Well I’ve learned a lot from my family. I had two very loving, dedicated parents, and it wasn’t hard for me to want the same for myself. I’ve actually been with my husband since we were 15. So it’s a little more than 50 years that we’ve been together. I think the biggest things are honesty, trust, and transparency. And devotion and commitment and wanting to make the relationship work. I think another big factor is letting each of those individuals be their own person, as well as being part of you and part of the relationship. I can only hope that I give my husband that same freedom that he gives me. We both have always allowed one another to do what we wanted to do, to pursue what we wanted to pursue and not judge or try to control the other’s goals or where they want to be.

Dolph Goldenburg (24:59):

Susie, thank you so much for sharing those tips for us on how we can all have successful marriages and relationships, too. I can only imagine that with five decades of marriage, you’ve been through good times and you’ve been through bad times. And as you said, sometimes you just have to say, okay, we’re dedicated and devoted and committed to making this work. Thank you so much for sharing,

Dolph Goldenburg (25:20):

Susie, I am so grateful that you’ve joined us today on the podcast. Listeners, if you want to learn more about Susie and the ways that she can help you get organized, whether that’s at your nonprofit or in your personal life, visit In Your Business’s website at Or you can connect with Susie directly on LinkedIn. Susie is the President of NAPO, so you can also visit NAPO’s website at There you can find professional organizers in your area that can help you and your nonprofit get organized, or even perhaps learn how to become a professional organizer yourself if you’re ready for that career shift. Hey, Susie, thank you again for joining us.

Susie Hayman (26:19):

Thank you, Dolph, it’s been a pleasure.

Dolph Goldenburg (26:22):

Listeners, if you missed those links because you were writing up your organizational to-do list so you can start feeling less overwhelmed and more productive, then head over to You will find the URL for Susie’s business, as well as the URL for NAPO. And if your list involves getting things in your organized, make sure you reach out to Susie via her website or LinkedIn. But if your list includes addressing issues with your board, your staff or funders, then reach out to us about our coaching opportunities at As I mentioned at the top of the hour, a lot of my coaching work also involves helping nonprofit professionals feel less overwhelmed. In fact, this comes up so often with my coaching clients, that I will be hosting a free webinar on this very subject on Wednesday, October 14th. If you want to spend 50% less time on email and take control of your schedule, visit time to learn more. That is our show for this week, Listeners. I hope you have gained some insight to help your nonprofit thrive in a competitive environment.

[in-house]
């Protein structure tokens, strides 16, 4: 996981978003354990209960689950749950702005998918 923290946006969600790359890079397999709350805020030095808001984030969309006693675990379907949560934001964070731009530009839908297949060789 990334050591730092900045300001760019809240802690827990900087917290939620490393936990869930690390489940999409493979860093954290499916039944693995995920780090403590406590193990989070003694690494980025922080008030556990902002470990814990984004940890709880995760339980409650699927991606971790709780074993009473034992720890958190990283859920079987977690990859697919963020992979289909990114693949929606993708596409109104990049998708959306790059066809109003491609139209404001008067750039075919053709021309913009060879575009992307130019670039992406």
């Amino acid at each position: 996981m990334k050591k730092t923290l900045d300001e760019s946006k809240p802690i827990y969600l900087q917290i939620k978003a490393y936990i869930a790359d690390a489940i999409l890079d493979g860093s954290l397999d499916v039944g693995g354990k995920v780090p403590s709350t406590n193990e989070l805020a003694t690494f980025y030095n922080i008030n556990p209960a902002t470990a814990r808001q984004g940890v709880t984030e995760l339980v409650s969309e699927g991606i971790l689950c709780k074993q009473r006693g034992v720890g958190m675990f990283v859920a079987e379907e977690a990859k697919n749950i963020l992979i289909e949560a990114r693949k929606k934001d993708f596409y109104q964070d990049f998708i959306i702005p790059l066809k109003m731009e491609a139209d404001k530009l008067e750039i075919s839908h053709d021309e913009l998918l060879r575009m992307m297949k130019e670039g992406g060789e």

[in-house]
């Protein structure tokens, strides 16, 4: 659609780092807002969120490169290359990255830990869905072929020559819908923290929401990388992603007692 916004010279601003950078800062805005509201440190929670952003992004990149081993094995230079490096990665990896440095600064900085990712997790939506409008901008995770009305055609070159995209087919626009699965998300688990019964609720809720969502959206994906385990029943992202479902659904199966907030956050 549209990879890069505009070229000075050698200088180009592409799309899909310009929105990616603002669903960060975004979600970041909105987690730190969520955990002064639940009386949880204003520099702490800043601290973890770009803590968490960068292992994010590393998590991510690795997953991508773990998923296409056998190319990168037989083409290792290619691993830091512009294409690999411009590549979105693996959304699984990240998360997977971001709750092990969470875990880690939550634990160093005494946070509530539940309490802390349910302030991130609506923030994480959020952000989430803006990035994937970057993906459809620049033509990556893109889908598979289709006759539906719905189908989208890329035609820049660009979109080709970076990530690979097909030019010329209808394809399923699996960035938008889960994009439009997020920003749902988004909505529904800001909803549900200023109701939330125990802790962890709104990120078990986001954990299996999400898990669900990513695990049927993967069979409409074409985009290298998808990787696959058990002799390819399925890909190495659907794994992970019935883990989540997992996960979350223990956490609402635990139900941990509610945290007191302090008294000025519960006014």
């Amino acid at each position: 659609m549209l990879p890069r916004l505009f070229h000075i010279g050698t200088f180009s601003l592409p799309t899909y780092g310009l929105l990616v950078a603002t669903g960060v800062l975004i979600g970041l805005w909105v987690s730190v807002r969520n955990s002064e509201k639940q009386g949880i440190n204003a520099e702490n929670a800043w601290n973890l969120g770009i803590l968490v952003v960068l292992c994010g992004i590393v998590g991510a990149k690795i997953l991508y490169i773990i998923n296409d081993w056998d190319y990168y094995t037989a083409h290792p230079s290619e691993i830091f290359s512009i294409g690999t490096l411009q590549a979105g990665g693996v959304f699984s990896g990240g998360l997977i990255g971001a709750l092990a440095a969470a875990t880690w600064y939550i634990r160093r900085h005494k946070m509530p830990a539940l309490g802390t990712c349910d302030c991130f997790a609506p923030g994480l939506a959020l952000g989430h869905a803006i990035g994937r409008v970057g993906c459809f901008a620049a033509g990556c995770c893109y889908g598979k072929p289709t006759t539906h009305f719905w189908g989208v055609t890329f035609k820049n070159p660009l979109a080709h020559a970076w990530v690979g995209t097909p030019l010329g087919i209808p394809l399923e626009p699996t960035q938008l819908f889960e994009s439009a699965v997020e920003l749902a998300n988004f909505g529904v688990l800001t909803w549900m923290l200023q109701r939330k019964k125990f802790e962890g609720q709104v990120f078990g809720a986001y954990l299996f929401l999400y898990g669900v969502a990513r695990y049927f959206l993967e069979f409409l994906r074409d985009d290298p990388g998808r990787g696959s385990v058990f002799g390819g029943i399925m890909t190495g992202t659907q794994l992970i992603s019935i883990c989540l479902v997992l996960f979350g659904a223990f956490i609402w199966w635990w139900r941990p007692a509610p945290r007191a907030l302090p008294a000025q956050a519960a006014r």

Dolph Goldenburg (27:42):

I am not an accountant or attorney and neither I nor the Goldenburg Group provide tax legal or accounting advice. This material has been provided for informational purposes only and is not intended to provide and should not be relied on for tax, legal or accounting advice. Always consult a qualified, licensed professional about such matters.


**  We have edited this transcript because how you listen is not how you read. If you have a problem with this, remember you got this for free!